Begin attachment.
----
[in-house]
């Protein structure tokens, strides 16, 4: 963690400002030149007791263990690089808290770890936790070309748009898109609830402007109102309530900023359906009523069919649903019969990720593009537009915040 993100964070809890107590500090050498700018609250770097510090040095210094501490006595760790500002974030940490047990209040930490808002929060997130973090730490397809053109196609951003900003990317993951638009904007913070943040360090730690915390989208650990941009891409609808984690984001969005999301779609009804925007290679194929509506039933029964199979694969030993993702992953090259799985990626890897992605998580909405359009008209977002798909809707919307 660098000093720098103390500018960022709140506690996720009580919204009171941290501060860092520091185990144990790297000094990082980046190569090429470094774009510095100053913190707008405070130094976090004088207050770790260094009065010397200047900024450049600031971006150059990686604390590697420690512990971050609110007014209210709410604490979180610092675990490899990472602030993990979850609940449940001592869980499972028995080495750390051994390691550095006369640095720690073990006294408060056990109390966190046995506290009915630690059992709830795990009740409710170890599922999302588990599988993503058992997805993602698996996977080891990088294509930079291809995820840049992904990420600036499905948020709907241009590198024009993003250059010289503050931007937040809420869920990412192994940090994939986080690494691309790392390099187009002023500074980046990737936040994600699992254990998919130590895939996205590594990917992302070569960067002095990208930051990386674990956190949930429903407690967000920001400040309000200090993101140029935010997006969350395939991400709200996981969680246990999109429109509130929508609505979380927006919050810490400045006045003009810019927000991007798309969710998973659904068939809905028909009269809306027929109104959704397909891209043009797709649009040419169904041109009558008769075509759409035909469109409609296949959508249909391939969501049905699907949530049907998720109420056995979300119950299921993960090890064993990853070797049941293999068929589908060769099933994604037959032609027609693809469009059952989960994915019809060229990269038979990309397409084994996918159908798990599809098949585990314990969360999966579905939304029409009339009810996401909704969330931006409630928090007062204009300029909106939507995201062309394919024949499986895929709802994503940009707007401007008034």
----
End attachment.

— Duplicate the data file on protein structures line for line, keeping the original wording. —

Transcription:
[in-house]
């Protein structure tokens, strides 16, 4: 963690400002030149007791263990690089808290770890936790070309748009898109609830402007109102309530900023359906009523069919649903019969990720593009537009915040 993100964070809890107590500090050498700018609250770097510090040095210094501490006595760790500002974030940490047990209040930490808002929060997130973090730490397809053109196609951003900003990317993951638009904007913070943040360090730690915390989208650990941009891409609808984690984001969005999301779609009804925007290679194929509506039933029964199979694969030993993702992953090259799985990626890897992605998580909405359009008209977002798909809707919307 660098000093720098103390500018960022709140506690996720009580919204009171941290501060860092520091185990144990790297000094990082980046190569090429470094774009510095100053913190707008405070130094976090004088207050770790260094009065010397200047900024450049600031971006150059990686604390590697420690512990971050609110007014209210709410604490979180610092675990490899990472602030993990979850609940449940001592869980499972028995080495750390051994390691550095006369640095720690073990006294408060056990109390966190046995506290009915630690059992709830795990009740409710170890599922999302588990599988993503058992997805993602698996996977080891990088294509930079291809995820840049992904990420600036499905948020709907241009590198024009993003250059010289503050931007937040809420869920990412192994940090994939986080690494691309790392390099187009002023500074980046990737936040994600699992254990998919130590895939996205590594990917992302070569960067002095990208930051990386674990956190949930429903407690967000920001400040309000200090993101140029935010997006969350395939991400709200996981969680246990999109429109509130929508609505979380927006919050810490400045006045003009810019927000991007798309969710998973659904068939809905028909009269809306027929109104959704397909891209043009797709649009040419169904041109009558008769075509759409035909469109409609296949959508249909391939969501049905699907949530049907998720109420056995979300119950299921993960090890064993990853070797049941293999068929589908060769099933994604037959032609027609693809469009059952989960994915019809060229990269038979990309397409084994996918159908798990599809098949585990314990969360999966579905939304029409009339009810996401909704969330931006409630928090007062204009300029909106939507995201062309394919024949499986895929709802994503940009707007401007008034």